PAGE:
In the next few lines we will see a list of tips on how to properly handle losses, so that we can get the most out of them. Let’s see.
1. Reform your idea of defeat
When we are in competition, the possible scenarios that exist are diverse: we can win, we can lose, or in some cases, we could even get a draw. It is important that you familiarize yourself with all of these scenarios and change your perception of them.
In the event of a defeat, it is not appropriate to regard it as a total loss, and to feel that we have wasted our time and our efforts during the competition or during the preparation for it. Losses only indicate that we can do better, And show us which aspects we need to improve for that.
Then, starting to see defeats as an opportunity to improve, you will notice how much things start to make sense and you will understand more clearly the reasons why you lost, which will increase your chances of success. for the future.
2. Manage your emotions
Managing emotions is an essential process in being able to cope with defeats. The ideal is to have the ability to recognize negative emotions that arise when we have lost, frustration, helplessness, anger, etc. it serves to limit the power they have in us.
Once you recognize the emotions, you need to accept that they are the product of defeat and prevent them from dominating you. Realize that these are fleeting emotions and the sooner you turn the page, the sooner you can get down to work to see where you need to improve.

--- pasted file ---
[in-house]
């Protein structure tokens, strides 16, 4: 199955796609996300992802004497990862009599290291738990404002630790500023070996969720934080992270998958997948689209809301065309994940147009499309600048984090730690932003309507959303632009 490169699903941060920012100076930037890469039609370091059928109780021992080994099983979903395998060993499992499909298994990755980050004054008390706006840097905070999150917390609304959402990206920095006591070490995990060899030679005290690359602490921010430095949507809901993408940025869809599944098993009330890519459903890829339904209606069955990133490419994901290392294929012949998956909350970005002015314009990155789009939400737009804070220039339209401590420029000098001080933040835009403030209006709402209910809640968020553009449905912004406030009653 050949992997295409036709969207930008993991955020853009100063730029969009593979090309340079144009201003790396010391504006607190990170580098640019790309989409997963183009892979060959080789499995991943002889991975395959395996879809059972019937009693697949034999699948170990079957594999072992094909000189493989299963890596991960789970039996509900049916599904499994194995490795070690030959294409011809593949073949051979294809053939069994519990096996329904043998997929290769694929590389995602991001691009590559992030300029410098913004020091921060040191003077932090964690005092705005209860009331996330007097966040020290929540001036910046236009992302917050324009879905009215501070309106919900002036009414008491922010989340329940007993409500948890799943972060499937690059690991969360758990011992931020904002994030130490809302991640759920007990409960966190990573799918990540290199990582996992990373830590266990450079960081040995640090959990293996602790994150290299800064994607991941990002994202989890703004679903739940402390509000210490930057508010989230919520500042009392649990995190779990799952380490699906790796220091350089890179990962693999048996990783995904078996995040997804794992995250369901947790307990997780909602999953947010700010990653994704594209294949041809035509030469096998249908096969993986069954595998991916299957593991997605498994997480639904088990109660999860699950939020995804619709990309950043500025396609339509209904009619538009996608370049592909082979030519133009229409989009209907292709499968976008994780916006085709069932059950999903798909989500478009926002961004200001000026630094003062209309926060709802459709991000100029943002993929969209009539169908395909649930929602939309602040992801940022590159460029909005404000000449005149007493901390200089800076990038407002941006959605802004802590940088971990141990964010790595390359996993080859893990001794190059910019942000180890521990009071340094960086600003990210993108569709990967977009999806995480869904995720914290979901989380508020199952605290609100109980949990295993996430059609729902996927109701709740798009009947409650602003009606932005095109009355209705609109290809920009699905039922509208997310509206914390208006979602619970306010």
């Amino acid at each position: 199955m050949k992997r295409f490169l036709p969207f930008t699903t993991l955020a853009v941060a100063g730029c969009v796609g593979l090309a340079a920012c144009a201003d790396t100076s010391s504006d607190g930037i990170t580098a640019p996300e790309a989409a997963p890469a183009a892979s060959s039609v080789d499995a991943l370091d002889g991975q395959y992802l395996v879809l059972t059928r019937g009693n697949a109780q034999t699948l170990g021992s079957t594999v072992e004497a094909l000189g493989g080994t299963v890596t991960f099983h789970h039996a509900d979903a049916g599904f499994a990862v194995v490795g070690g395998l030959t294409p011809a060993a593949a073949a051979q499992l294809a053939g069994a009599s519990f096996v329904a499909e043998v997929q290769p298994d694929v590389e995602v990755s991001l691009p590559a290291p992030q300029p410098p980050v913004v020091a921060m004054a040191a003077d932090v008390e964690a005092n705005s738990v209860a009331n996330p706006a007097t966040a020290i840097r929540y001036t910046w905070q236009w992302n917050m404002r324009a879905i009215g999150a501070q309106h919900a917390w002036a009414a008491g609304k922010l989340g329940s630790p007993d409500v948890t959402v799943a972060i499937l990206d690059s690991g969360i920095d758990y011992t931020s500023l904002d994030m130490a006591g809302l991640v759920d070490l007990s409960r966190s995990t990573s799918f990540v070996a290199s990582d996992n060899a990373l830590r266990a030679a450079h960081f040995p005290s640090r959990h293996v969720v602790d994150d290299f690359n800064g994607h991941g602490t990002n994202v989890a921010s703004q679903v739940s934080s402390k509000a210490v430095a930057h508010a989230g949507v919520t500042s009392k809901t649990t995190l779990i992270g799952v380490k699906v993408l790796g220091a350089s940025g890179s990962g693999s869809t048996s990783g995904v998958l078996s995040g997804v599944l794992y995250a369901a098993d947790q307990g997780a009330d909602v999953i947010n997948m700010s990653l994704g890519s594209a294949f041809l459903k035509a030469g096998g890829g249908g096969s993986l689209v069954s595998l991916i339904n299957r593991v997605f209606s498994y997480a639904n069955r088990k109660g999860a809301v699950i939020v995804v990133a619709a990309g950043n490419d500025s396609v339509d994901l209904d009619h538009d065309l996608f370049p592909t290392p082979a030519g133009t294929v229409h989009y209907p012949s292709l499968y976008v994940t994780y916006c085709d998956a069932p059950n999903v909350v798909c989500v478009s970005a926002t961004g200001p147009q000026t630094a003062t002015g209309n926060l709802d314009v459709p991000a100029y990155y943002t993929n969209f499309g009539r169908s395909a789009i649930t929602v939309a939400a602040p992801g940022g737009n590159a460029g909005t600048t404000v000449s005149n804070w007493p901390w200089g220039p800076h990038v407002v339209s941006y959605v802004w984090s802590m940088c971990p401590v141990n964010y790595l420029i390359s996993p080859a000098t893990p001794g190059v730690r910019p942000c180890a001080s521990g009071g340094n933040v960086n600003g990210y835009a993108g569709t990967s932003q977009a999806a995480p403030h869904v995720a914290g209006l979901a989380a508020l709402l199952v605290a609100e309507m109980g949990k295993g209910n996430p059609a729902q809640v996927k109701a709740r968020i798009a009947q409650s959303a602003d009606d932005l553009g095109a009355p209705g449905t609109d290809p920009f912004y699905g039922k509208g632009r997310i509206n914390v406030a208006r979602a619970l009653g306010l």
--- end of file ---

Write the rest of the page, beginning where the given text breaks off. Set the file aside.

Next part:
3. Leave defeat in the past
Once the analysis of the defeat has been made, it’s time to turn the page and move on to the learning he left you. You will not gain anything positive if you keep the image of defeat in your mind for a long time, you will only get frustration and anxiety at the possibility of losing again.
4. Recognize the efforts made
While you may not have won the competition, it is important that you have the ability to recognize all the effort you have put into preparing to compete. it should be a personal victory for you that no one can take you out.
Competition is the last step in a process that begins when we prepare for it. All of your prior preparation, the time you have invested and the knowledge you have gained stay with you and no one but you can assess it in the right way.